With our neighbors decorating their homes for Halloween and planning their seasonal parties, spooky season is upon us! If you’re not a longtime fan of horror authors like Stephen King and Ania Ahlborn, it can be tough to know what to pick up when you want to be scared. I’ve got you covered with some starter suggestions this fall.
Trigger Warning by Neil Gaiman. The subtitle, “Short Fictions and Disturbances,” should give you a clue as to what to expect from this collection. The five stories in Gaiman’s third collection variously entertain, transform, and, frankly, terrify. They include takes on fairy tales, ghosts, things that go bump in the night, and even Sherlock Holmes (in a story about beekeeping so delightful it’s been nominated for awards). Neil Gaiman is one of the most interesting thinkers and lyrical writers around today, and his short stories are uniformly strong and intriguing. Released in 2015, Trigger Warning is also available as an audiobook CD from the library.
The Last Werewolf by Glen Duncan. This novel is a revelation in creature-feature stories. Told from the point of view of Jacob Marlowe, the last existing werewolf, it’s as graphic and gory as you might expect from a book narrated by a monster. But Marlowe, who has grown weary and lonely after two hundred years of immortality, is a more complicated and likable character than that would suggest. On the run from a vampiric organized crime ring and lacking the ability to truly connect with humans, Marlowe is planning to end his life. This account of his final days is violent and sexual, thrilling in all the right ways. Also available as an audiobook CD and a digital audiobook.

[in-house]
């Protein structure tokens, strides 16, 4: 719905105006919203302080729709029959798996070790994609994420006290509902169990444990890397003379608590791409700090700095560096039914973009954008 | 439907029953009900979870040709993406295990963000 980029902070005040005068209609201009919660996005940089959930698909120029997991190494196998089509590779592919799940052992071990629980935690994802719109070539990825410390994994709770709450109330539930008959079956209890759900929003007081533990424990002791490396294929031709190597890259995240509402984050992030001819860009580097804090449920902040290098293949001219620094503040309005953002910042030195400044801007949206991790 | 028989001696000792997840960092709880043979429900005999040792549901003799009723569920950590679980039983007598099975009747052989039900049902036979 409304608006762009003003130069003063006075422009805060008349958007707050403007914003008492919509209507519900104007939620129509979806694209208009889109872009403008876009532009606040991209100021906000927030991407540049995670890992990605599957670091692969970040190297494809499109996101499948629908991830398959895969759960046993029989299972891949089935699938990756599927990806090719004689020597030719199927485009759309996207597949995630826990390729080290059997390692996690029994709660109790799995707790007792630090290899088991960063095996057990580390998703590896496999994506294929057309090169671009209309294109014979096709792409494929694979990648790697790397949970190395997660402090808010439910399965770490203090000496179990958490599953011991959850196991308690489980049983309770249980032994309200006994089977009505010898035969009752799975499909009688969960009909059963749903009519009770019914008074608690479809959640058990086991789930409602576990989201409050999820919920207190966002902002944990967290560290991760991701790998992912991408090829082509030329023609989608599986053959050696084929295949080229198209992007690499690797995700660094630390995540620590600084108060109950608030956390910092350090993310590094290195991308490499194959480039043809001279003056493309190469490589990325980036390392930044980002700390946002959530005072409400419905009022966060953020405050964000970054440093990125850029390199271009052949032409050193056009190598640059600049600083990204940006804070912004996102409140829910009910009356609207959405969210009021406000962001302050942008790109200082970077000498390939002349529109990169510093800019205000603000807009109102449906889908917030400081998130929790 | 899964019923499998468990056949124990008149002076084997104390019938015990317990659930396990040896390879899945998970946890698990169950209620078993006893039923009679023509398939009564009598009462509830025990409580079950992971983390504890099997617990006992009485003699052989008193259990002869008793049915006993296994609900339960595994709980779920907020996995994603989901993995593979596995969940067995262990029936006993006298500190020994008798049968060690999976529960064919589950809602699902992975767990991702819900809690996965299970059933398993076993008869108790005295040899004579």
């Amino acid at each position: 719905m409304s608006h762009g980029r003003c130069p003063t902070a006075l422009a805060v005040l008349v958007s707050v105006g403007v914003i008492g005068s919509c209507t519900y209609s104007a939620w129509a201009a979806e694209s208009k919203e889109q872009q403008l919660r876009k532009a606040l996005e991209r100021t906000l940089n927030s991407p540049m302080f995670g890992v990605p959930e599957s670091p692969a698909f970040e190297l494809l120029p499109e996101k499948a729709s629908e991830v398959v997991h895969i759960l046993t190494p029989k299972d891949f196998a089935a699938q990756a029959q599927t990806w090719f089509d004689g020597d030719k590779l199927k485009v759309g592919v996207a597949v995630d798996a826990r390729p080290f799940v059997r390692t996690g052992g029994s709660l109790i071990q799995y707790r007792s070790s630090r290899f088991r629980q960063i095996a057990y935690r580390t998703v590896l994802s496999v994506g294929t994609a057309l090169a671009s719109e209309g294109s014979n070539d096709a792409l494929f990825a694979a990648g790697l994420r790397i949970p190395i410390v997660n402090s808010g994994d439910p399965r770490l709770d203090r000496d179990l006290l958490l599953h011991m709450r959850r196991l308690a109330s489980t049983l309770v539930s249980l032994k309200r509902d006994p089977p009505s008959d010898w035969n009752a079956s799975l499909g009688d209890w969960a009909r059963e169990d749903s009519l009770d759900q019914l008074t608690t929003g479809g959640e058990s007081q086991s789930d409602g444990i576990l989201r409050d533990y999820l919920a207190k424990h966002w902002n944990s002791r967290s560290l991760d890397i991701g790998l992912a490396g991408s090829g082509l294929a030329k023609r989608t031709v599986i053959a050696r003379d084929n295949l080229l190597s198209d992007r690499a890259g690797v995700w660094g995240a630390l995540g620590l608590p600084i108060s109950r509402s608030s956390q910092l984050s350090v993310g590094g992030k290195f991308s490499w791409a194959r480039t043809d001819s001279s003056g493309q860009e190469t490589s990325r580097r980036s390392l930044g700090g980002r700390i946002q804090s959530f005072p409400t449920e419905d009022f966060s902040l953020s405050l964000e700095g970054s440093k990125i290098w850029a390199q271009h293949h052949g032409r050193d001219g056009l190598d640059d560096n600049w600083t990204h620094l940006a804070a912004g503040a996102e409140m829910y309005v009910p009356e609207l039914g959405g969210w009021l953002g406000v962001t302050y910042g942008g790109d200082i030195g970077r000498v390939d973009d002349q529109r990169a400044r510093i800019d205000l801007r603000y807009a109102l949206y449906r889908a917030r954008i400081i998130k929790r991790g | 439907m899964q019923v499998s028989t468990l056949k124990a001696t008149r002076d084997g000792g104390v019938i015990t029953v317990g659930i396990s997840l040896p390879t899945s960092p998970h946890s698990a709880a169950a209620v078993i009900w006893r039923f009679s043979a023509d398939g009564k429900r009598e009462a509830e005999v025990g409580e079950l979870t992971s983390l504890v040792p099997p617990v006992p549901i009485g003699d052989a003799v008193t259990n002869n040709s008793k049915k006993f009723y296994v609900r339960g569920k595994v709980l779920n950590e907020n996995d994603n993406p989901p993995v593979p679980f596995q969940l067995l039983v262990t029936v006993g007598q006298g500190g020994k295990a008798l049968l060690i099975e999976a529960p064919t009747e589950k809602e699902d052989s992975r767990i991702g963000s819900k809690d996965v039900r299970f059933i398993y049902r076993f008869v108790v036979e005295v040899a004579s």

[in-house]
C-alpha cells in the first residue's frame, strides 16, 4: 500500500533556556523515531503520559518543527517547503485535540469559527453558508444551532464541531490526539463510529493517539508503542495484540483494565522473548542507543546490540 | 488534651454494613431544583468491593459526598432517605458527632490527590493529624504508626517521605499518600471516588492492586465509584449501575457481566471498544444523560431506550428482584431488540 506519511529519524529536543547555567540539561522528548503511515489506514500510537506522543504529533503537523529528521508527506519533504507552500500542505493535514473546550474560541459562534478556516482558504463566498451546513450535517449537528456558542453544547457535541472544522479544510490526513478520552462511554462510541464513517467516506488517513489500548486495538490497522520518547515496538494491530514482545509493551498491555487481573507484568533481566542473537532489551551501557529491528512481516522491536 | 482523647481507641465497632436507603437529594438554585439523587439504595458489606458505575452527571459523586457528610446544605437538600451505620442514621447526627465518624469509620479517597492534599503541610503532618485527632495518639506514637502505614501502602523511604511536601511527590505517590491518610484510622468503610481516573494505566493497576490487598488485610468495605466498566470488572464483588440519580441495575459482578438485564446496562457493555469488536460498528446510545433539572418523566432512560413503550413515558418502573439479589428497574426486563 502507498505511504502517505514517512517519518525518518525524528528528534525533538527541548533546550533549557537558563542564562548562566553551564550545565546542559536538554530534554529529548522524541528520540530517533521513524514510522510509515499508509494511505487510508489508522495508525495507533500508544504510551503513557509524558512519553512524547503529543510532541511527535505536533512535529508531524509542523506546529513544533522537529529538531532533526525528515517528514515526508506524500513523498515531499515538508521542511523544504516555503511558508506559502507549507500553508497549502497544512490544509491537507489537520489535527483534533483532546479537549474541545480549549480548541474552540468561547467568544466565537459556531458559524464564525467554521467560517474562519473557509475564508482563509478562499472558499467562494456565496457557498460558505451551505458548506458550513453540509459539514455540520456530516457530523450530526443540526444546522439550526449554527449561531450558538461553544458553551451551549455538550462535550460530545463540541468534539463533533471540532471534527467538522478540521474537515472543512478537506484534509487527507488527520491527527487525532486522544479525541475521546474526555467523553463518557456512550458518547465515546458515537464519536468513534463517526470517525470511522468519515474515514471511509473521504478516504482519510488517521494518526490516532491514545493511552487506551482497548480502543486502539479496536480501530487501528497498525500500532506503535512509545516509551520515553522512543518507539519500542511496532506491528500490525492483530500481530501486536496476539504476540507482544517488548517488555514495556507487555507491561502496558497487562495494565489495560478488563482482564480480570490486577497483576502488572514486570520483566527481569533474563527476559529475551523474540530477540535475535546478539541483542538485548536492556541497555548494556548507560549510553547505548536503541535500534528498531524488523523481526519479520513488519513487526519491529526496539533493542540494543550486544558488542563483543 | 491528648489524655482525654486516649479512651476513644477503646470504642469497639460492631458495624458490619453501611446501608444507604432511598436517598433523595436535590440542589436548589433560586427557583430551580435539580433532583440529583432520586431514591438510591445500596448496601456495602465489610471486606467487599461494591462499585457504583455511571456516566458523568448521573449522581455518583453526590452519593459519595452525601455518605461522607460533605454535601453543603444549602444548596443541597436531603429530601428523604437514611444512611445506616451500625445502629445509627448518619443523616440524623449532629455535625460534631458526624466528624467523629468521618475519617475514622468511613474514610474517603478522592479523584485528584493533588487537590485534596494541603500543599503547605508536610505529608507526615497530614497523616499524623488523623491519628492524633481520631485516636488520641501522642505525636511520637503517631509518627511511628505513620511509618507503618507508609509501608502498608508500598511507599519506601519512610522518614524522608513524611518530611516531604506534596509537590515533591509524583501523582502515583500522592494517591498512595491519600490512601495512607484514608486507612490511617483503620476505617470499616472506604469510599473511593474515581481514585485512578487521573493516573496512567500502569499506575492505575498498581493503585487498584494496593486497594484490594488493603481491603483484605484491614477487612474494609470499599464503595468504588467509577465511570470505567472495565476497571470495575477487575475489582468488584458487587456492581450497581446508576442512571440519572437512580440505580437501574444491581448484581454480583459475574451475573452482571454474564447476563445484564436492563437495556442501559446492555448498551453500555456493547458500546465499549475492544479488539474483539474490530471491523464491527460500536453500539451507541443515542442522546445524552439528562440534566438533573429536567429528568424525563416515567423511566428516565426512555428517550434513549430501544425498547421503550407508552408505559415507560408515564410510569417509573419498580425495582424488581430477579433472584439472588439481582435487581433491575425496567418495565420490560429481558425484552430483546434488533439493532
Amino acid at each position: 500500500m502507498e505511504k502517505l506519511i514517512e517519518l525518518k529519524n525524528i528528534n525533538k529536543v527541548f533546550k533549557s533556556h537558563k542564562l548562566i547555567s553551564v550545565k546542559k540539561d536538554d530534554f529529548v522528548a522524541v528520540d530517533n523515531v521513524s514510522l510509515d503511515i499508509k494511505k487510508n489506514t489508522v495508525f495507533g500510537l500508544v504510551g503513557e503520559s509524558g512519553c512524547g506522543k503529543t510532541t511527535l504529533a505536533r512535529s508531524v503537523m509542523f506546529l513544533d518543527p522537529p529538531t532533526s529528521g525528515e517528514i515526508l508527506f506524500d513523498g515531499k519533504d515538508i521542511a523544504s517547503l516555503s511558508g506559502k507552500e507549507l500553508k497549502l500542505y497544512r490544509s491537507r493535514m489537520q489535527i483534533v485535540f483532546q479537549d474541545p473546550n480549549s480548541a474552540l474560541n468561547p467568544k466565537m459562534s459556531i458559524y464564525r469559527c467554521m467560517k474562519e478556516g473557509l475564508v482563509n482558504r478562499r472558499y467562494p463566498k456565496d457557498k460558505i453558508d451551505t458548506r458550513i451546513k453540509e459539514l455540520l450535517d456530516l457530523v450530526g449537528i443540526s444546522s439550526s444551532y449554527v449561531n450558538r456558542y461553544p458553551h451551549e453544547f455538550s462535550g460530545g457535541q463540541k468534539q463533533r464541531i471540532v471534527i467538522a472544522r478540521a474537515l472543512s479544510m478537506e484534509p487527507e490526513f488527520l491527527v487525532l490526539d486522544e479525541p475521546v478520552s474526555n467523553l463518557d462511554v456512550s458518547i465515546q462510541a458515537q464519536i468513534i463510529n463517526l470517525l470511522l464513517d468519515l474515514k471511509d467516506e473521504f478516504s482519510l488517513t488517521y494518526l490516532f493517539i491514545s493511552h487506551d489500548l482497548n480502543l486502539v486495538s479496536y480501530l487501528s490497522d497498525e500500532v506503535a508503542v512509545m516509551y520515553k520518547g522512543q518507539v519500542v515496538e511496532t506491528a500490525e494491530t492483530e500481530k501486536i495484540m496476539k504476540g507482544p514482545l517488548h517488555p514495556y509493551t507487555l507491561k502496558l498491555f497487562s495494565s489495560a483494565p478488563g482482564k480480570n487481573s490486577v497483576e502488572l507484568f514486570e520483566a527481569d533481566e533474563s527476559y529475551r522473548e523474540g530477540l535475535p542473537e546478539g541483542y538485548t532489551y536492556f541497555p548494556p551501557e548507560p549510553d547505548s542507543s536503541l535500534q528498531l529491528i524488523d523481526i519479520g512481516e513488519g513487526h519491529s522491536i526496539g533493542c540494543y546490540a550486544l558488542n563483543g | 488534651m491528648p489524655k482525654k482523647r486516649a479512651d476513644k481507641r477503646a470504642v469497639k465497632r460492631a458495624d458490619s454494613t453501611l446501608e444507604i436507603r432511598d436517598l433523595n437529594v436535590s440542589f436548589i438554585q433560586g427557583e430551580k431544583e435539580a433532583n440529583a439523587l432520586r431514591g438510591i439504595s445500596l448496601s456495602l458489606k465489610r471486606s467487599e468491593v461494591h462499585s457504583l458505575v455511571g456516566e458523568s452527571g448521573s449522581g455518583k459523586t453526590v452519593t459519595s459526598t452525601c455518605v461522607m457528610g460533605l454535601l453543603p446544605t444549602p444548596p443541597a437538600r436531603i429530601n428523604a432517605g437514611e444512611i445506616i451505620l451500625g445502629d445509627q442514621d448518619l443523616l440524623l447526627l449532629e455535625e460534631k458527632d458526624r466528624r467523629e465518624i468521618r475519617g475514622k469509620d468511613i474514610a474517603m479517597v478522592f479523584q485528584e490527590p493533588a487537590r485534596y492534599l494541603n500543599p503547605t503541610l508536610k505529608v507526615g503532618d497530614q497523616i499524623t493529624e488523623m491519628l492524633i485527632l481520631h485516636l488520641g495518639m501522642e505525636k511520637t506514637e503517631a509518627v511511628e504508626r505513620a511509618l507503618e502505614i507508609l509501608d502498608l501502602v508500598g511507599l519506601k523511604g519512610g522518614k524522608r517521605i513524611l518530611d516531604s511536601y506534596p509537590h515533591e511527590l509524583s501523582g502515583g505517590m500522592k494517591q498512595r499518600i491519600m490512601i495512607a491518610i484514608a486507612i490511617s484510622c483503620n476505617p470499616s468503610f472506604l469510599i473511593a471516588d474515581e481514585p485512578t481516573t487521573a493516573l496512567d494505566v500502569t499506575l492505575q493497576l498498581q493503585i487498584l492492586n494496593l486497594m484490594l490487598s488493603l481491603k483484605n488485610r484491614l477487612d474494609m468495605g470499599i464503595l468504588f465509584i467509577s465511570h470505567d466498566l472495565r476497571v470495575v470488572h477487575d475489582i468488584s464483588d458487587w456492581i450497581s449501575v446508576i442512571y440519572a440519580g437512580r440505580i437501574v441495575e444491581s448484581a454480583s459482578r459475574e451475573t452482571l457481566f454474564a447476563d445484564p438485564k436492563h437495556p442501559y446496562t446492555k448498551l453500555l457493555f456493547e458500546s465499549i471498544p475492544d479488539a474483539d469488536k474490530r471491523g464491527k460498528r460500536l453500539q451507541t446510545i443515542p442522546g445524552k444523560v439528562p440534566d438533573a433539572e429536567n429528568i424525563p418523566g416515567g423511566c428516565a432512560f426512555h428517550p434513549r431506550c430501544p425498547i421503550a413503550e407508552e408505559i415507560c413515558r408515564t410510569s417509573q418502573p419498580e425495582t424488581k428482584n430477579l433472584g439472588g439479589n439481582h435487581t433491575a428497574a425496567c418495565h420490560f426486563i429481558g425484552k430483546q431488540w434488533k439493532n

The House Next Door by Anne Rivers Siddons. Although an accomplished novelist of realistic fiction about women and families, Siddons wrote only one horror novel in her lifetime. This is that novel, and it is a triumph. It tells the story of a thirtysomething married couple who observe with dismay the construction of a house on the vacant lot next door to their home. But soon they realize there are bigger problems with the house than their own diminished privacy. Everyone who lives in the house emerges changed, and not for the better. Can the house next door be haunted, or is something else at play? Siddons died September 11 of this year, and you can honor her memory by picking up her scariest book this fall.
The Haunting of Hill House by Shirley Jackson. You’ve likely heard of this modern classic by now, if for no other reason than Netflix’s show of the same name which was released last year (it’s more an homage than an adaptation). In addition to the book, we have ebook and digital audio versions available at the library. This book follows Eleanor, a lonely young woman who has agreed to be part of a group of investigators staying in the titular Hill House, with the goal of discovering whether it is haunted. The canny reader might, instead, ask themselves whether it is Eleanor who is haunted. Jackson’s writing on identity and society is peerless to this day, perhaps illustrated by Hill House’s incomparable opening paragraph:
“No live organism can continue for long to exist sanely under conditions of absolute reality; even larks and katydids are supposed, by some, to dream. Hill House, not sane, stood by itself against its hills, holding darkness within; it had stood for eighty years and might stand for eighty more. Within, walls continued upright, bricks met neatly, floors were firm, and doors were sensibly shut; silence lay steadily against the wood and stone of Hill House, and whatever walked there, walked alone.”
Check out these books and many more this Halloween season, and don’t forget to tell us your favorite October reads! The Classics Book Group is meeting October 1 to discuss Dracula, so if you’d like another classic scary story and some company to discuss it with, stop by the Customer Service desk on our upper level to grab your copy and get in on the action!